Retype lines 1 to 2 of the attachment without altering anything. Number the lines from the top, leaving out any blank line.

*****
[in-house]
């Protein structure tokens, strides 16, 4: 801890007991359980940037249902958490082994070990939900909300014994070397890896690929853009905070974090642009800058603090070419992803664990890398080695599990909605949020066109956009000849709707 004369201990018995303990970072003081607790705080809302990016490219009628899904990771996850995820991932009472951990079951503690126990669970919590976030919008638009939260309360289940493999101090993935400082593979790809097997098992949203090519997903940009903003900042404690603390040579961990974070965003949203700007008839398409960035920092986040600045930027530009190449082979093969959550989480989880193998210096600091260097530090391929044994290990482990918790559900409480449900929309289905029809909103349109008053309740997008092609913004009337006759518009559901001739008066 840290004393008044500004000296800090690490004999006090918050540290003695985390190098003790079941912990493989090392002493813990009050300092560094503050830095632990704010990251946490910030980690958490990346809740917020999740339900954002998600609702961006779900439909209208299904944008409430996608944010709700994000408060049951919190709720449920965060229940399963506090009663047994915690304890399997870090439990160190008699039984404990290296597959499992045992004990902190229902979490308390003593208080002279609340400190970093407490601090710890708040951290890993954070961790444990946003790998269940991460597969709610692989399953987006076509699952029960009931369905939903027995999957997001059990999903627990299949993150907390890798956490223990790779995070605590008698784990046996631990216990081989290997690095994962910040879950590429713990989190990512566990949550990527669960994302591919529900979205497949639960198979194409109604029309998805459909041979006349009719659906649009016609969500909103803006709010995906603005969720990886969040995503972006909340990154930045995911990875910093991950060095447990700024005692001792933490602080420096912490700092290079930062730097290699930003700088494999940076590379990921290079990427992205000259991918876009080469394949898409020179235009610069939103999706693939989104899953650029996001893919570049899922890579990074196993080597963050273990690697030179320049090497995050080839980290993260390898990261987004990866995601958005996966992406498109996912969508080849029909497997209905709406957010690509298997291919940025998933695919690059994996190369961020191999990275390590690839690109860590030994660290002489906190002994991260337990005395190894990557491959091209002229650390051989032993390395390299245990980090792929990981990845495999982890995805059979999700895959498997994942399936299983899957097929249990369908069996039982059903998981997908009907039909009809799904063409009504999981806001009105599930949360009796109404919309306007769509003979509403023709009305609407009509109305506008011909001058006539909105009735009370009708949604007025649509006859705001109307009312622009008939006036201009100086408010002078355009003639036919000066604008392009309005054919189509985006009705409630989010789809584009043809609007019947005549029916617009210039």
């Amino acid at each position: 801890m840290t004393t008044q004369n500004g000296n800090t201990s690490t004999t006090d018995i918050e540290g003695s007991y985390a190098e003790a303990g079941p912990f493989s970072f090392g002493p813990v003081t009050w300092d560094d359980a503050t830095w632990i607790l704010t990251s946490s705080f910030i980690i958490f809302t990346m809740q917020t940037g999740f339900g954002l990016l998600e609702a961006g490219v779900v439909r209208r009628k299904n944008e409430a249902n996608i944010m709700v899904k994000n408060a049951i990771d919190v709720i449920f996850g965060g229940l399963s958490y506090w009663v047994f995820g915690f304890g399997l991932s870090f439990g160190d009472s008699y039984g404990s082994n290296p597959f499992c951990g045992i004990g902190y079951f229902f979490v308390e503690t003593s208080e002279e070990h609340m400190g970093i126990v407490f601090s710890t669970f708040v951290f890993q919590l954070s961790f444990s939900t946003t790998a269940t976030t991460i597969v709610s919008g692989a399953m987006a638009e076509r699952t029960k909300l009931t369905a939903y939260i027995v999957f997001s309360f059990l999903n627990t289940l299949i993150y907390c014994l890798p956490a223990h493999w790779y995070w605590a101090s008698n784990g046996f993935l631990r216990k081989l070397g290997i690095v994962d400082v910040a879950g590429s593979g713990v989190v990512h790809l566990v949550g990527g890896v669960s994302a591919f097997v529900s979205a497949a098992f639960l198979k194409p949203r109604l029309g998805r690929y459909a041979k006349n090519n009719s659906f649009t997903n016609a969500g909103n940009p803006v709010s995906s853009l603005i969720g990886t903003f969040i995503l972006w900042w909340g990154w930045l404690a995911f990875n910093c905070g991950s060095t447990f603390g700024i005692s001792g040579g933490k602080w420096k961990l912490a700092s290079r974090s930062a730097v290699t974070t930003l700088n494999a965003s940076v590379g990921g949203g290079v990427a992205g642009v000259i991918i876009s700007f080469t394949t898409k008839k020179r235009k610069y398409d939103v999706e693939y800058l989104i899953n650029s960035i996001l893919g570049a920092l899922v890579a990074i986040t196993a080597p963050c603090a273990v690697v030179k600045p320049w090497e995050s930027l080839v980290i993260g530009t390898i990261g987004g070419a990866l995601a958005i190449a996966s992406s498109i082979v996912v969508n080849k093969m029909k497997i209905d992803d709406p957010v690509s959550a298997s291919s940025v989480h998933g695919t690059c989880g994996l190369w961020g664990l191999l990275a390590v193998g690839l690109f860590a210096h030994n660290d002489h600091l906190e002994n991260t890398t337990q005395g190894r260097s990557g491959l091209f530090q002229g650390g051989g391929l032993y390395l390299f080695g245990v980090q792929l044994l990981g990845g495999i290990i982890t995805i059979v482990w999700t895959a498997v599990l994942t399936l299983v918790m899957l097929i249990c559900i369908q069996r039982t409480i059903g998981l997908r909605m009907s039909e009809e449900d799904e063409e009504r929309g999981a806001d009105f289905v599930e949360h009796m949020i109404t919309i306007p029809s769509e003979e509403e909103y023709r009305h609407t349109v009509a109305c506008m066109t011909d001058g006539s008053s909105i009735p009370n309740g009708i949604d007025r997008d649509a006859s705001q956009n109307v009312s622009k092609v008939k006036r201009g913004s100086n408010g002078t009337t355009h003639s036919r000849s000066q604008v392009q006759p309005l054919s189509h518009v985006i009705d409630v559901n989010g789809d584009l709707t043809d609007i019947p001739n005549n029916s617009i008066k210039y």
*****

[in-house]
């Protein structure tokens, strides 16, 4: 801890007991359980940037249902958490082994070990939900909300014994070397890896690929853009905070974090642009800058603090070419992803664990890398080695599990909605949020066109956009000849709707 004369201990018995303990970072003081607790705080809302990016490219009628899904990771996850995820991932009472951990079951503690126990669970919590976030919008638009939260309360289940493999101090993935400082593979790809097997098992949203090519997903940009903003900042404690603390040579961990974070965003949203700007008839398409960035920092986040600045930027530009190449082979093969959550989480989880193998210096600091260097530090391929044994290990482990918790559900409480449900929309289905029809909103349109008053309740997008092609913004009337006759518009559901001739008066 840290004393008044500004000296800090690490004999006090918050540290003695985390190098003790079941912990493989090392002493813990009050300092560094503050830095632990704010990251946490910030980690958490990346809740917020999740339900954002998600609702961006779900439909209208299904944008409430996608944010709700994000408060049951919190709720449920965060229940399963506090009663047994915690304890399997870090439990160190008699039984404990290296597959499992045992004990902190229902979490308390003593208080002279609340400190970093407490601090710890708040951290890993954070961790444990946003790998269940991460597969709610692989399953987006076509699952029960009931369905939903027995999957997001059990999903627990299949993150907390890798956490223990790779995070605590008698784990046996631990216990081989290997690095994962910040879950590429713990989190990512566990949550990527669960994302591919529900979205497949639960198979194409109604029309998805459909041979006349009719659906649009016609969500909103803006709010995906603005969720990886969040995503972006909340990154930045995911990875910093991950060095447990700024005692001792933490602080420096912490700092290079930062730097290699930003700088494999940076590379990921290079990427992205000259991918876009080469394949898409020179235009610069939103999706693939989104899953650029996001893919570049899922890579990074196993080597963050273990690697030179320049090497995050080839980290993260390898990261987004990866995601958005996966992406498109996912969508080849029909497997209905709406957010690509298997291919940025998933695919690059994996190369961020191999990275390590690839690109860590030994660290002489906190002994991260337990005395190894990557491959091209002229650390051989032993390395390299245990980090792929990981990845495999982890995805059979999700895959498997994942399936299983899957097929249990369908069996039982059903998981997908009907039909009809799904063409009504999981806001009105599930949360009796109404919309306007769509003979509403023709009305609407009509109305506008011909001058006539909105009735009370009708949604007025649509006859705001109307009312622009008939006036201009100086408010002078355009003639036919000066604008392009309005054919189509985006009705409630989010789809584009043809609007019947005549029916617009210039």